Electric motorcycle maker Zero Motorcycles is planning an expansion into Santa Cruz, Calif., where it will erect facilities to research, develop and sell its next generation of products.
The Scotts Valley, Calif.-based OEM plans to use $800,000 in grants and loans from the California Energy Commission (CEC) to build powertrain research, manufacturing and retail facilities in Santa Cruz, according to John Borofka, manager of strategy at Zero.
However, funds from CEC are being distributed under a new program to foster environmentally friendly vehicles, and there is no guarantee Zero will be named a recipient. Applications for the program are due May 20, and Zero should know by July whether it would receive the money.
To bolster its application, Zero has lined up the equivalent of $800,000 in matching funds for the endeavor; the Santa Cruz city council has pledged the equivalent of $400,000 (in loans, staff and technical assistance), Zero will put up $350,000 of its own capital, and the remaining matching funds will be realized in rent incentives and in-kind support provided by the future facilities’ landowner.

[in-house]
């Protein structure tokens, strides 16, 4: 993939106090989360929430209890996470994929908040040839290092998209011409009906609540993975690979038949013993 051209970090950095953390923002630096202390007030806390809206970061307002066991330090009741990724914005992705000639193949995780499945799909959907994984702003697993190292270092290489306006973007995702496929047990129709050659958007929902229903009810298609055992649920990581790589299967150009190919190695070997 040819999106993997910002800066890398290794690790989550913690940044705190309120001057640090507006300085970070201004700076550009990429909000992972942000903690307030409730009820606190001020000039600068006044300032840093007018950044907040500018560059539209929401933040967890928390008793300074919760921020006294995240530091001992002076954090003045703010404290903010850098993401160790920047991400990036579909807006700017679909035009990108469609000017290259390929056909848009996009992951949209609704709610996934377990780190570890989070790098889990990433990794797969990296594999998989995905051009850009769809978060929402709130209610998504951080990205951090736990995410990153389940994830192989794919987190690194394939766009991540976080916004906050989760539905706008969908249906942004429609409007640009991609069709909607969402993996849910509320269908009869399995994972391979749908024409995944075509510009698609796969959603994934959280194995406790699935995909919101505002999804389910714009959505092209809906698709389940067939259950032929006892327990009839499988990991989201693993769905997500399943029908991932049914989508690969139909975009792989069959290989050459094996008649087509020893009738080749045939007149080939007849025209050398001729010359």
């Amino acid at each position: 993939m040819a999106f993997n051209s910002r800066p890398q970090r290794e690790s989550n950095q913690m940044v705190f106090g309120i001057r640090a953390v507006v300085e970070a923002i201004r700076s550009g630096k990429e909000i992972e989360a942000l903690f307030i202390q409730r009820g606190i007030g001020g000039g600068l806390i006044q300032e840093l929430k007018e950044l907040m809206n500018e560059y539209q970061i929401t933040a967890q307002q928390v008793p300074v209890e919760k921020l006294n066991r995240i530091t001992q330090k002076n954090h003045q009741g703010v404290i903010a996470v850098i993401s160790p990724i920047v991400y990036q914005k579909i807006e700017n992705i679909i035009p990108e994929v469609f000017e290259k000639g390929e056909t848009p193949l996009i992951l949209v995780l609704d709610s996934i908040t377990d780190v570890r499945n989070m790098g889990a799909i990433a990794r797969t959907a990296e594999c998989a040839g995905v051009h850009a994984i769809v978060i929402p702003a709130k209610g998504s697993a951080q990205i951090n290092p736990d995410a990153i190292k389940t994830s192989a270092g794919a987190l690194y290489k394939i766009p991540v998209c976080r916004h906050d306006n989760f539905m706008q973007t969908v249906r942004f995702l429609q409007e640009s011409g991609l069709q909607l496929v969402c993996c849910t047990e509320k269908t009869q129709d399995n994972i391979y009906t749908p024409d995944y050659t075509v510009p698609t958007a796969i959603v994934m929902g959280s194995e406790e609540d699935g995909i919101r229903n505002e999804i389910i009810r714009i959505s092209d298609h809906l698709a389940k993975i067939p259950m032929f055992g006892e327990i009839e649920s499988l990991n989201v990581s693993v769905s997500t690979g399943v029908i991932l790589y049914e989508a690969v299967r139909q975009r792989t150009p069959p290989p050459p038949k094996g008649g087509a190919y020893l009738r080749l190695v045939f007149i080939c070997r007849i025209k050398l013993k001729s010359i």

If it moves to Santa Cruz, Zero would hire up to six new engineers initially and then 12 manufacturers, according to Jay Friedland, vice president of strategy and sustainability at Zero. The company chose Santa Cruz to be in proximity to Seagate, a hard drive manufacturer.
“Santa Cruz County has a lot of people who have worked with Seagate on developing their motor development technology that goes into hard drives,” Borofka says. Zero plans to capitalize on the knowledge these former employees have regarding advanced motors and controllers it plans to use in its next-gen electric motorcycles. “Santa Cruz County is a great place to tap into that knowledge,” Borofka says.
Zero currently has 53 workers and offers four models for street, motocross and dual sport riding. The company operates consumer-direct through its Web site and independent representatives worldwide. Its street and dual sport models are available for $7,495 to California residents after state and federal rebates; elsewhere, the units typically sell for $8,895 after the federal rebate. The units typically run for 40 miles before needing a re-charge, and they utilize a permanent magnet brushed motor.